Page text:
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Who likes loud cars? Ontario study suggests they skew young, male and score high on psychopathy and sadism

The gunshot pop of tailpipes, the roar of engines and the sound of tires screaming rubber against pavement evoke a range of emotions. A Western University prof in London, Ont., wondered "who wants to make this kind of noise." Her study suggests young men who love loud cars tend to score high on psychopathic and sadistic tendencies and she plans to expand on it.

Western University prof says noise pollution from illegal cars needs to be taken seriously

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A professor at Western University in London, Ont., is looking to expand on a study published last spring that suggests there's a strong correlation between young men who want a car with a modified muffler and the dark personality traits of sadism and psychopathy. (Shutterstock)

There's a clandestine car scene in Canada that most people often don't see, but they can sure hear it — usually at night and often from a bedroom window left open in the summer with the hope of catching a cool overnight breeze.

The noise is often hard to place in terms of distance, but definitely distinct: young gearheads who gather at unsanctioned car rallies in empty parking lots, or guerrilla drag races at desolate city intersections. 

These tricked-out rides — with the gunshot pop of tailpipes, the surly roar of engines and the sound of tires screaming rubber against pavement — pierce the night and sometimes even the restless buzz of the day. They're heard through trees and over rooftops, in some cases, jarring people awake and prompting calls to police. 

For Julie Aitken Schermer, a professor of psychology and management and organizational studies at Western University in London, Ont., they'd rumble by as she walked her dog just south of the campus.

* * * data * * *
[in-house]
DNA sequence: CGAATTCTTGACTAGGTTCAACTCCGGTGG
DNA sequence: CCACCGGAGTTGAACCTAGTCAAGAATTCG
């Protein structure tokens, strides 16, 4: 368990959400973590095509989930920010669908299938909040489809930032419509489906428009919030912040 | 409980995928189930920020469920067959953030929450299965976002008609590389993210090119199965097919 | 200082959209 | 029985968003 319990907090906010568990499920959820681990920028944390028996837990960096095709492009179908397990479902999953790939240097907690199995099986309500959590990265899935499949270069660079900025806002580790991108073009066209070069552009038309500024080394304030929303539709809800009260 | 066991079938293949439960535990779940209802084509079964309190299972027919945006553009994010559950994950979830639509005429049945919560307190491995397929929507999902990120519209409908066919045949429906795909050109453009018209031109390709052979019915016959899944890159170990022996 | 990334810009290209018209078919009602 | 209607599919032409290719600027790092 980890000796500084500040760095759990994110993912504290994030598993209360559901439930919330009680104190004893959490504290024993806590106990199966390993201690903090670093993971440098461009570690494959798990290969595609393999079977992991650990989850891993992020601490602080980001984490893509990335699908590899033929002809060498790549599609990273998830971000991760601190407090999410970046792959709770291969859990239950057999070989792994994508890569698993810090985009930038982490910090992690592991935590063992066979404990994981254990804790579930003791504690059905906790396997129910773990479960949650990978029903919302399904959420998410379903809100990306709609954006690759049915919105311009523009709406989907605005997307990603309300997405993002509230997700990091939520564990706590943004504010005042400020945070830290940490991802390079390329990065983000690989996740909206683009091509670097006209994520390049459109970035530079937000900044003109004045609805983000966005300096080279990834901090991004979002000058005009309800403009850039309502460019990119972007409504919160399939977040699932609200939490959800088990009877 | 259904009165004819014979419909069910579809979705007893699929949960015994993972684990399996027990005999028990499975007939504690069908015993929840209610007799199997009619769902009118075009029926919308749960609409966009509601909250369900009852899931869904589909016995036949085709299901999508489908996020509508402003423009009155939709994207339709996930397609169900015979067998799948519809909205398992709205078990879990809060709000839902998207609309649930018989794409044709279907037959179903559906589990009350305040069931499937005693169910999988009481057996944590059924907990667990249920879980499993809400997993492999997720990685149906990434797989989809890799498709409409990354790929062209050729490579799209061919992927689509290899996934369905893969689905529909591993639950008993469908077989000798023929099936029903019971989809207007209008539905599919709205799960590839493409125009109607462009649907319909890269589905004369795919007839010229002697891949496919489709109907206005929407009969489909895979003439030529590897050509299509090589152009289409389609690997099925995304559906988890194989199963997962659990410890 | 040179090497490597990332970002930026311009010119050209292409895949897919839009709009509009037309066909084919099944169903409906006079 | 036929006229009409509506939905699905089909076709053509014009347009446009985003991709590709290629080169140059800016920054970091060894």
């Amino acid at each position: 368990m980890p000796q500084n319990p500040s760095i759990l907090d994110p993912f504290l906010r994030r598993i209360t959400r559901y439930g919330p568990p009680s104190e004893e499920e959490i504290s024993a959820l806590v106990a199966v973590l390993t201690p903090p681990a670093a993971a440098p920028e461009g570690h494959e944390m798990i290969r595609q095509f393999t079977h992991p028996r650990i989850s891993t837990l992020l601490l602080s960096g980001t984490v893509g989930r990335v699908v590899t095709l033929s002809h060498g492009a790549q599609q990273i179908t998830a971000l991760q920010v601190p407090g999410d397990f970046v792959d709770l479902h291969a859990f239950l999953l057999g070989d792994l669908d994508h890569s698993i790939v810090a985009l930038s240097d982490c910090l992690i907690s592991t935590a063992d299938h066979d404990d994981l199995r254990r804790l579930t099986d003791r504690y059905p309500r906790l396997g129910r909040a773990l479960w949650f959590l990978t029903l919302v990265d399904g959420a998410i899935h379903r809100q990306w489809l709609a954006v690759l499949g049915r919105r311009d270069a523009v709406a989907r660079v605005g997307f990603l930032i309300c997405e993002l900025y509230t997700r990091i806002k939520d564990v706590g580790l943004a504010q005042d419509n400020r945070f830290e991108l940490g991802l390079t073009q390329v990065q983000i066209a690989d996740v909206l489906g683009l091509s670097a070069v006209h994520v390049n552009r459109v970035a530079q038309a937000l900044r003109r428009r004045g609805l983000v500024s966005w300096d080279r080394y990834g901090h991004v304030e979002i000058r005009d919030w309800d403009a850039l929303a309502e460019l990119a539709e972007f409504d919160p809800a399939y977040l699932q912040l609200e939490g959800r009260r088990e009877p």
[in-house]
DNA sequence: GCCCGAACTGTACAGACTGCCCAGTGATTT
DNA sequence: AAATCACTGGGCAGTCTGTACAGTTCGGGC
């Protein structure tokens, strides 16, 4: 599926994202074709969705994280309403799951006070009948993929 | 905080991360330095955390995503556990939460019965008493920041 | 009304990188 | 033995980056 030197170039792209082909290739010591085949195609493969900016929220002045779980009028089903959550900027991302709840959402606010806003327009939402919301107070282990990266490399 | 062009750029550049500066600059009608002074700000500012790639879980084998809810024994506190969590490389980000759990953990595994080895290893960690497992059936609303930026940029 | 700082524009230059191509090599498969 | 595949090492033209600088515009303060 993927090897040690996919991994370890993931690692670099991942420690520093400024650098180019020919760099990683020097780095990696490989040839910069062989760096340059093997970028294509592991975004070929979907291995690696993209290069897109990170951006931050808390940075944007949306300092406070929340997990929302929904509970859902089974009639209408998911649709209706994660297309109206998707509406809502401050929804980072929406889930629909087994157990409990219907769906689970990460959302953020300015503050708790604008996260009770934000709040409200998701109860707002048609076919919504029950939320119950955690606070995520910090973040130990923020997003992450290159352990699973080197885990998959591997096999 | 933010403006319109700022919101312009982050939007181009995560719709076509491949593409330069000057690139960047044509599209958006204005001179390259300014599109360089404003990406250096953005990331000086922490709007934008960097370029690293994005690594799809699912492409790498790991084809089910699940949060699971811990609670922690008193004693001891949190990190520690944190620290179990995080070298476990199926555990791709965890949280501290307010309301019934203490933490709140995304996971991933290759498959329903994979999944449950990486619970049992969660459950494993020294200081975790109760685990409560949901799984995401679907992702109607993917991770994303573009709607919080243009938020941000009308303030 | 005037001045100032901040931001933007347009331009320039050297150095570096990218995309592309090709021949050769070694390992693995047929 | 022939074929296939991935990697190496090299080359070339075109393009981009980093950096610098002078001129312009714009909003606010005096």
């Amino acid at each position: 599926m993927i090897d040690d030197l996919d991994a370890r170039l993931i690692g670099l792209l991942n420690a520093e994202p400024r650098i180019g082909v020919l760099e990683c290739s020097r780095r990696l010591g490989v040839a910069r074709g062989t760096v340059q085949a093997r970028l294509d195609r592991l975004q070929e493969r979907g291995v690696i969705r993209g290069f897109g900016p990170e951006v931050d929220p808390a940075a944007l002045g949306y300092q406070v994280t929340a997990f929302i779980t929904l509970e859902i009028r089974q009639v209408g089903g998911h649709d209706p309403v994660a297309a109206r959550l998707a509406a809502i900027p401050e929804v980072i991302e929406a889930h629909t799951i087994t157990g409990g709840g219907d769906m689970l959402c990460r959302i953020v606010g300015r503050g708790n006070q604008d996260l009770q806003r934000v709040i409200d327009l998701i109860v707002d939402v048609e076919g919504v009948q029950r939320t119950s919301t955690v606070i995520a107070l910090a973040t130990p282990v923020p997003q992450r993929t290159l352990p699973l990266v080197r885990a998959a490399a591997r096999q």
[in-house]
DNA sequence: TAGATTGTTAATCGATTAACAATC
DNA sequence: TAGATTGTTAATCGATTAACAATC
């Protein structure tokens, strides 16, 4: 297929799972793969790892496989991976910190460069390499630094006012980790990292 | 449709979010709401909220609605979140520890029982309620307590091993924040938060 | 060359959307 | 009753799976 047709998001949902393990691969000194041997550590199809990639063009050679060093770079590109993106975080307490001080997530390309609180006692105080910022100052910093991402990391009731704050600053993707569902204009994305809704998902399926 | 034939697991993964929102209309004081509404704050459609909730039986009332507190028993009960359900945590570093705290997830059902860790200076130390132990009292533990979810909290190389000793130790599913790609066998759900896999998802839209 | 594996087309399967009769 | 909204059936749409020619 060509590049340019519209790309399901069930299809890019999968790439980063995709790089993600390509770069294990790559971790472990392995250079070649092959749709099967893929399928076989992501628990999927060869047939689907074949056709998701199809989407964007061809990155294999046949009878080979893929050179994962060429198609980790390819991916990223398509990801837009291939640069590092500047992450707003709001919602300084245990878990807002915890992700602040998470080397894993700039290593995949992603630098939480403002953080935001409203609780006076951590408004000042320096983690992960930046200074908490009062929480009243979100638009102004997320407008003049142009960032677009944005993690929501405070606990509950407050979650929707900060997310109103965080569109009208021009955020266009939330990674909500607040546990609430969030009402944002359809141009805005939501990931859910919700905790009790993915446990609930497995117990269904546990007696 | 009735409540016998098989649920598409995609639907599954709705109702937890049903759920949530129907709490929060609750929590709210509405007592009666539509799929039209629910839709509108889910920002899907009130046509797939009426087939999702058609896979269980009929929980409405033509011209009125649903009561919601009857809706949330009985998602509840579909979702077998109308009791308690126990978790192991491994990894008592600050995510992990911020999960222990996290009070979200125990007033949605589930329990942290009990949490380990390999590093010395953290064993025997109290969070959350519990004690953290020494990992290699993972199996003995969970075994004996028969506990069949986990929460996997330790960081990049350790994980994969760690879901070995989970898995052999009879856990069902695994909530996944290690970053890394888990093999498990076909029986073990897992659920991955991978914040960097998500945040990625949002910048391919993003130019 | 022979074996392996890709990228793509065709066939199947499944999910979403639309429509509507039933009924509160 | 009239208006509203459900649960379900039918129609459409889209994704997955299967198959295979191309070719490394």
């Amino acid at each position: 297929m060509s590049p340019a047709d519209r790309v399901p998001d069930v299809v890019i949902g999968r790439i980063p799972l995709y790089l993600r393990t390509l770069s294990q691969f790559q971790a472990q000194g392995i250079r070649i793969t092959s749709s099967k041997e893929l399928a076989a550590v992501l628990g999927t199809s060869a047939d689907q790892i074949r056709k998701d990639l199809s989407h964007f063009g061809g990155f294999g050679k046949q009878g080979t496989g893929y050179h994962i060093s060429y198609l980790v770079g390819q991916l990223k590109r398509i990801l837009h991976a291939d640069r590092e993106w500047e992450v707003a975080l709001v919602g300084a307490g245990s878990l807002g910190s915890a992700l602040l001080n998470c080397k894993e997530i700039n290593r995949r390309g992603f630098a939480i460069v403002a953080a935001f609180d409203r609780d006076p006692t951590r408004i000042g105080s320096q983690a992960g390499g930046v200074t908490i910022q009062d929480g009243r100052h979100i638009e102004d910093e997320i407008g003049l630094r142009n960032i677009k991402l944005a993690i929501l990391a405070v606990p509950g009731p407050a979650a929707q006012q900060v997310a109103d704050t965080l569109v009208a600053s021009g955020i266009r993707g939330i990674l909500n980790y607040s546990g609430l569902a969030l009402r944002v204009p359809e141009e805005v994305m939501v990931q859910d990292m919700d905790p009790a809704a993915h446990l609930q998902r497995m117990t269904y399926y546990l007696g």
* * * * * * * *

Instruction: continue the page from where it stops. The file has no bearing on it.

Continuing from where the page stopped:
WATCH | Cars making revving and other noises on Windsor, Ont.'s riverfront:

Cars making noise on Windsor's riverfront

1 year ago
Duration 0:28
This video provided by Joan Charette illustrates the noise she and other neighbours are dealing with.

"Every day we come across these loud cars and pickup trucks and motorcycles that are backfiring and I get startled," she said. "My dog was startled. I see the animals run away that are in the trees and squirrels on the ground.

"I thought, 'Oh, who really wants to make this kind of noise?' And so a typical academic, I went and did an extensive search and found nothing."

Because there were no psychological studies on what kind of person prefers loud cars, Schermer conducted one of her own.

The pilot study, titled "A desire for a loud car with a modified muffler is predicted by being a man and higher scores on psychopathy and sadism," was published last year in the international journal Current Issues in Personality Psychology. Schermer also wrote about it in Psychology Today

We found that it was sadism and psychopathy was predicting who wants to modify their mufflers, who feels more connected to their vehicle, and they think loud cars are really cool.- Julie Aitken Schermer, Western University researcher

As part of the research, Schermer surveyed 529 undergrad business students — 289 men, 234 women and six who identified as "other." They were asked if they viewed their car as an extension of themselves, how much they thought loud cars were "cool" and if they would make their cars louder with muffler modifications. 

Schermer also gave them a Short Dark Tetrad (SD4) personality measure — another questionnaire that assesses a cluster of malicious personality traits, including narcissism, psychopathy and Machiavellianism (linked to being cunning and manipulative).

When she got the results, she expected to see a strong correlation between someone who prefers a look-at-me exhaust system and narcissism, but that wasn't the case.